Fitbit will be the Pixel Watch’s killer app, says Google boss

Sundar Pichai is confident that the £1.7bn purchase of Fitbit will pay off

Google Pixel Watch
(Image credit: Google)

After years of rumours and false starts – and not to mention, eight years since Google first rolled out its smartwatch operating system – the Pixel Watch is finally on its way.

Confirmed at Google’s annual I/O developer event in May, the Pixel Watch will land later in 2022 and will be joined by a new Pixel Tablet too, plus the usual annual upgrades to the company’s Pixel smartphone lineup.

We have written about the Pixel Watch for years now, eagerly anticipating how Google will position its first wearable against the mighty Apple Watch. We’re also keen to find out if Google can make a bigger impact in the smartwatch market than the Pixel brand has managed in the smartphone sector – where, despite its best efforts and class-leading camera tech, the company has failed to capture market share from Samsung and other users of its Android software.

Key to making this a reality, Google chief executive Sundar Pichai says, is Fitbit, the fitness tracker company it purchased in 2021 for $2.1bn (£1.7bn). Speaking to GQ, Pichai said: “Fitbit will be a killer app service and is one of the biggest use cases for watches. So bringing Fitbit as a service to all WearOS and Pixel Watch, that’s been important.”

The message seems clear. Despite the sleek look of Google’s first teaser image, the Pixel Watch will seemingly put exercise and fitness front-and-centre. This makes a great deal of sense, given how abruptly (and successfully) Apple pivoted its Watch away from the luxury market – remember those $20,000 gold versions of the original? – and turned its wearable into a literal life-saver, complete with ECG hardware, fall detection and emergency calling.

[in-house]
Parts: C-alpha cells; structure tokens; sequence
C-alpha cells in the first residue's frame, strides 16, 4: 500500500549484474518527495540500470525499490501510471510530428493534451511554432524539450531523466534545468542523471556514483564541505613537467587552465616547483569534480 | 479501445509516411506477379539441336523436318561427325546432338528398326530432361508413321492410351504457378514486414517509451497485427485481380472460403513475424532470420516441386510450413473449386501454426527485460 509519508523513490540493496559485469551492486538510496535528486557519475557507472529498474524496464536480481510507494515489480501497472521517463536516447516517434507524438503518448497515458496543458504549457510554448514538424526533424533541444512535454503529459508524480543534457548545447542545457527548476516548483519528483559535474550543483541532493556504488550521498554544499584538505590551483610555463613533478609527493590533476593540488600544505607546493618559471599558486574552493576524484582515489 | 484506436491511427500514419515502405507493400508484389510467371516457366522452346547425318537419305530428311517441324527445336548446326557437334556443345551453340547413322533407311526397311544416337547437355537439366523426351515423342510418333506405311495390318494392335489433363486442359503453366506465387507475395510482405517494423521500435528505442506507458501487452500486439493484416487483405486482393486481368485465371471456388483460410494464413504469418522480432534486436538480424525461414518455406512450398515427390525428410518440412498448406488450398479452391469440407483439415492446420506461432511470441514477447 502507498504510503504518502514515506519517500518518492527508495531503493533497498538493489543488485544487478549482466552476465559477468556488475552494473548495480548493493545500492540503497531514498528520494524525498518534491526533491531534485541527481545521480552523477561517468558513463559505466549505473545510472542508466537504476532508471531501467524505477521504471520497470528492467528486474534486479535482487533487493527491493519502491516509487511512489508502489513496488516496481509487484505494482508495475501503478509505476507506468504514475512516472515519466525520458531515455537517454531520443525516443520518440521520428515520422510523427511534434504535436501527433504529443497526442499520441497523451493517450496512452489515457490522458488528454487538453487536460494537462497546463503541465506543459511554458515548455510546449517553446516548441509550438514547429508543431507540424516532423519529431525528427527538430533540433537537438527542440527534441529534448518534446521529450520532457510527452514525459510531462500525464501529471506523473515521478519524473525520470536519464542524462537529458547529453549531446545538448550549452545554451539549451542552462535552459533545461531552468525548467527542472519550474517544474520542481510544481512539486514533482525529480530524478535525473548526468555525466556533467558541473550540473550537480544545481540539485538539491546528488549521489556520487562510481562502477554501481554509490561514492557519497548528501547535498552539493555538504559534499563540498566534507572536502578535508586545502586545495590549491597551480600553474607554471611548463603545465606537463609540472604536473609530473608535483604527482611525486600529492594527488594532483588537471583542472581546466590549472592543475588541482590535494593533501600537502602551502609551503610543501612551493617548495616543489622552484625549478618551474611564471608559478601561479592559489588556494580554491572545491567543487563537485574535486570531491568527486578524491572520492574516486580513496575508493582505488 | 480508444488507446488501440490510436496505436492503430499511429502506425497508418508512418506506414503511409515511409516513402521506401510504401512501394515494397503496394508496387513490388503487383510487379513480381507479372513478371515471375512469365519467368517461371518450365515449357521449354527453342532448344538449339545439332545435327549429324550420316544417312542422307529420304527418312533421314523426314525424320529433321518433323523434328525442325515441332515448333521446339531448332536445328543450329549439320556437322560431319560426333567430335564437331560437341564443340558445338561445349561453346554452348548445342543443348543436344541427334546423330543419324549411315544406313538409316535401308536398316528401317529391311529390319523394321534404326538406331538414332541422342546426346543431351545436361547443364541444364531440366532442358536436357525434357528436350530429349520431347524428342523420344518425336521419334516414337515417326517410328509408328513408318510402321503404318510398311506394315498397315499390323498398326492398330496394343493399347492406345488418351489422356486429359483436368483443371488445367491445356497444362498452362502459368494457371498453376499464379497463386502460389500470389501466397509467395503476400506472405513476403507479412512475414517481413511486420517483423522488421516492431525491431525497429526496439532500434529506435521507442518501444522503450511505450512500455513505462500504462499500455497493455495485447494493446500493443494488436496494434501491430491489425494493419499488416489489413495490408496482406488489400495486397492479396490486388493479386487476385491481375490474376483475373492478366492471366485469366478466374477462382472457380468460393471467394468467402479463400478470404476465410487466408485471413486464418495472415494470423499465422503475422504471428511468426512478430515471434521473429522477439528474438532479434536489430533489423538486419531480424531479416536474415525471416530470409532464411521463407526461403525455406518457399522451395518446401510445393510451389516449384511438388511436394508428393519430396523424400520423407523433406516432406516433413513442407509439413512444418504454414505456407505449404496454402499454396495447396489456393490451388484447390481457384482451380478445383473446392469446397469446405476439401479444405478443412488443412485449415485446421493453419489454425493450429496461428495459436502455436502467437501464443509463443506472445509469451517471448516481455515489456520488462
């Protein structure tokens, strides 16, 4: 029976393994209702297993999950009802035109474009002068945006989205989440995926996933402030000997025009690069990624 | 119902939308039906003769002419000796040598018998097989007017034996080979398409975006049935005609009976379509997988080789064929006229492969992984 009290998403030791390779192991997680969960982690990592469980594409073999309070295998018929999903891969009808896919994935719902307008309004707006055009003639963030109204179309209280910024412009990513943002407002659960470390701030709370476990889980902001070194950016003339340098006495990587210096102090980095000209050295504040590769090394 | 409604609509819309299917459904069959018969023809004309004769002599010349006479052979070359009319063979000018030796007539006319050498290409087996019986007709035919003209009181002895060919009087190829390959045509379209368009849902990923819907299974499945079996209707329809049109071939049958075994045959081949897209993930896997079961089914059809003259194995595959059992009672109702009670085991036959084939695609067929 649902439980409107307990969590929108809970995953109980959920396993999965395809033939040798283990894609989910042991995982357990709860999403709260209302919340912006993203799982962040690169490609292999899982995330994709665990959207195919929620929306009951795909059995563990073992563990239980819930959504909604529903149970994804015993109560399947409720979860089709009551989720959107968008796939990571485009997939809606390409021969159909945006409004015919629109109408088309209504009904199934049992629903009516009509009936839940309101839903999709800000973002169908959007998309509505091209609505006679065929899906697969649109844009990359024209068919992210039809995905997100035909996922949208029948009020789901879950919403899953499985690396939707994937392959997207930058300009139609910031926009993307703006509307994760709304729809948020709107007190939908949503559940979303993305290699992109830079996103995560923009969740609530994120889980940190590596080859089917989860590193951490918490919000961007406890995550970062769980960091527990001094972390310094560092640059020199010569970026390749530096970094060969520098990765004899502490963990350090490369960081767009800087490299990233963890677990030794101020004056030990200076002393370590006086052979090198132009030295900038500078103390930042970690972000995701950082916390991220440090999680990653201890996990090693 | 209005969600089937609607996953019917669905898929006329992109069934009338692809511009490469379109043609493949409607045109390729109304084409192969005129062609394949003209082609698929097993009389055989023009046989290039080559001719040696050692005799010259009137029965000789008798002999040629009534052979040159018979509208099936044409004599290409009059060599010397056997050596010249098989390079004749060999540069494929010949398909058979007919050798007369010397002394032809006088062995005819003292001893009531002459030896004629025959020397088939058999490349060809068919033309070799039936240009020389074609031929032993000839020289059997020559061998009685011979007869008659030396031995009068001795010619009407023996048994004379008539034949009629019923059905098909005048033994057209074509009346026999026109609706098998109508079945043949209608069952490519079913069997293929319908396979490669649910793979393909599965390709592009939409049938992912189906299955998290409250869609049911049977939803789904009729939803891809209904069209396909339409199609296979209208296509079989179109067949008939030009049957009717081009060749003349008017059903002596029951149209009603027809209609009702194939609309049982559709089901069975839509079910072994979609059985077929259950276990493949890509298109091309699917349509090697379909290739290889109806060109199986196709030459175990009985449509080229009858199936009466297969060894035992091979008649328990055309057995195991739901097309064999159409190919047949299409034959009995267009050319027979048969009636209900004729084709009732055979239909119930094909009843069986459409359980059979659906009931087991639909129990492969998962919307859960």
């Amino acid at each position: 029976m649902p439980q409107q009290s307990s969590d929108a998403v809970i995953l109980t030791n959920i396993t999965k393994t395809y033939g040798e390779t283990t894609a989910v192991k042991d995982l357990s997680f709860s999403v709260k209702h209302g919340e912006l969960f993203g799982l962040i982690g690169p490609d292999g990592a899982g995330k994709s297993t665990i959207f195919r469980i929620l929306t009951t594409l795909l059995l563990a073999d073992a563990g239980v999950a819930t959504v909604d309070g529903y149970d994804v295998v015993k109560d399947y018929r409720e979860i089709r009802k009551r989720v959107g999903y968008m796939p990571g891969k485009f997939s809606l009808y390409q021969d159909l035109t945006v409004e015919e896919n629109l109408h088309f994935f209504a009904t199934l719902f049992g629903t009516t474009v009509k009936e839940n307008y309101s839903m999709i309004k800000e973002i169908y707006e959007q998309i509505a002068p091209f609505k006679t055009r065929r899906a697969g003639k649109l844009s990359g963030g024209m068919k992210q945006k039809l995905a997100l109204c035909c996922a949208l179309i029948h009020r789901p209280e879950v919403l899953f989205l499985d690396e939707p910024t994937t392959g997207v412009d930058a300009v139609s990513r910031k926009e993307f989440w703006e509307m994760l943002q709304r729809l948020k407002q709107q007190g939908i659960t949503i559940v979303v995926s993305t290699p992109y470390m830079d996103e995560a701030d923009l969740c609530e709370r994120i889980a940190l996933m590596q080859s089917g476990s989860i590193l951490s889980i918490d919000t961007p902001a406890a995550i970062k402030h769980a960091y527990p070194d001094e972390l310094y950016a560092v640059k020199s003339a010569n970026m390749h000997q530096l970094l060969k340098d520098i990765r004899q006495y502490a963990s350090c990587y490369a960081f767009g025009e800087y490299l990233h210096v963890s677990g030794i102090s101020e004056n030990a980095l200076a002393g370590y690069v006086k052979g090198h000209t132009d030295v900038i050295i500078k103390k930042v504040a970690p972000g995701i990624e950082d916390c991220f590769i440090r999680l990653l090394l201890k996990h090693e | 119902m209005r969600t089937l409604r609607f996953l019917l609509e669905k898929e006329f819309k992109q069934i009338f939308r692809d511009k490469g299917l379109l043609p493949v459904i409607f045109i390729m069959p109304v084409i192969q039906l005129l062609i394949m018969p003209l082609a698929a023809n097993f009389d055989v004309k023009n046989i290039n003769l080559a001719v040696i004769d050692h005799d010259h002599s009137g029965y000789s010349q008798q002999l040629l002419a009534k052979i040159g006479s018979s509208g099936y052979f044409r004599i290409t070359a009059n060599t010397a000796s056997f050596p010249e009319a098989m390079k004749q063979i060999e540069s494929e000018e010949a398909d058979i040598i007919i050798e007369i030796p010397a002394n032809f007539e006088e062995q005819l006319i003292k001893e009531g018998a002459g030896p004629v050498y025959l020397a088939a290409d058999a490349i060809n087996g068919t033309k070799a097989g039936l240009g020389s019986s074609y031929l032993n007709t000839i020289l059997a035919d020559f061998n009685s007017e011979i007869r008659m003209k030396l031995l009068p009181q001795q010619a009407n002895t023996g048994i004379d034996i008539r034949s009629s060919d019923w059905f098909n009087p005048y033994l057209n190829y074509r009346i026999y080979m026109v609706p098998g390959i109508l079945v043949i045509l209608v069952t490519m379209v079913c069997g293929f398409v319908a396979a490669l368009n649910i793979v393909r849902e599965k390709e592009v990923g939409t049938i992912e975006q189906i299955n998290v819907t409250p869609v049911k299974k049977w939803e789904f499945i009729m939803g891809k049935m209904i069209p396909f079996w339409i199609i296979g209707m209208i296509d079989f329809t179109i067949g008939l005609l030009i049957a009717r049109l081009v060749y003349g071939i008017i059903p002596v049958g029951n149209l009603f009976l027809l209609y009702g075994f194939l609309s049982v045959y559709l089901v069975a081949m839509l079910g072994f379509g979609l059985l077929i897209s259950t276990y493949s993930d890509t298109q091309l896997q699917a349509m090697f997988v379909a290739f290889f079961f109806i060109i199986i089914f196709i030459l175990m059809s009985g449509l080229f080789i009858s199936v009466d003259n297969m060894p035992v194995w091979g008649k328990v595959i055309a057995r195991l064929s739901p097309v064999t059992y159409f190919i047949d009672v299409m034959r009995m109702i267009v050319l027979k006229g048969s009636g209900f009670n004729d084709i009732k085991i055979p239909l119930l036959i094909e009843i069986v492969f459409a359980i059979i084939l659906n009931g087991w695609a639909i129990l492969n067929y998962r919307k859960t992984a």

Google Pixel Watch

(Image credit: Google)

The wearable industry has waited with bated breath to see what Google’s plans are for Fitbit, and with the launch of the first Pixel Watch later in 2022 we should begin to find out. As is the Google way, customers should expect to see a great deal of AI-powered features handed out freely, albeit in return for a significant chunk of personal data.

But go all-in, and we have no doubt that Google will deliver a stellar fitness- and exercise-tracking system that will, we hope, marry Fitbit foundations with the kind of market-leading artificial intelligence that brought revolutionary computational photography features to the Pixel smartphones.

And you can expect the Pixel Watch to cause waves that spread across Google’s Pixel hardware family, but also to products that use its many services. Pichai added: “When we go into a new category and give an opinionated view, it really helps the ecosystem improve as well…[the Nexus 7] created a whole new category of tablets around that price point. What we’re doing with the Pixel Watch and later the Pixel Tablet will really help overall the Android ecosystem in those categories as well.”

Is Google finally building itself a cohesive ecosystem of tightly-entwined hardware, software and services to rival Apple? It’s been a slow start, but we wouldn’t bet against it.

Alistair Charlton

Alistair is a freelance automotive and technology journalist. He has bylines on esteemed sites such as the BBC, Forbes, TechRadar, and of best of all, T3, where he covers topics ranging from classic cars and men's lifestyle, to smart home technology, phones, electric cars, autonomy, Swiss watches, and much more besides. He is an experienced journalist, writing news, features, interviews and product reviews. If that didn't make him busy enough, he is also the co-host of the AutoChat podcast.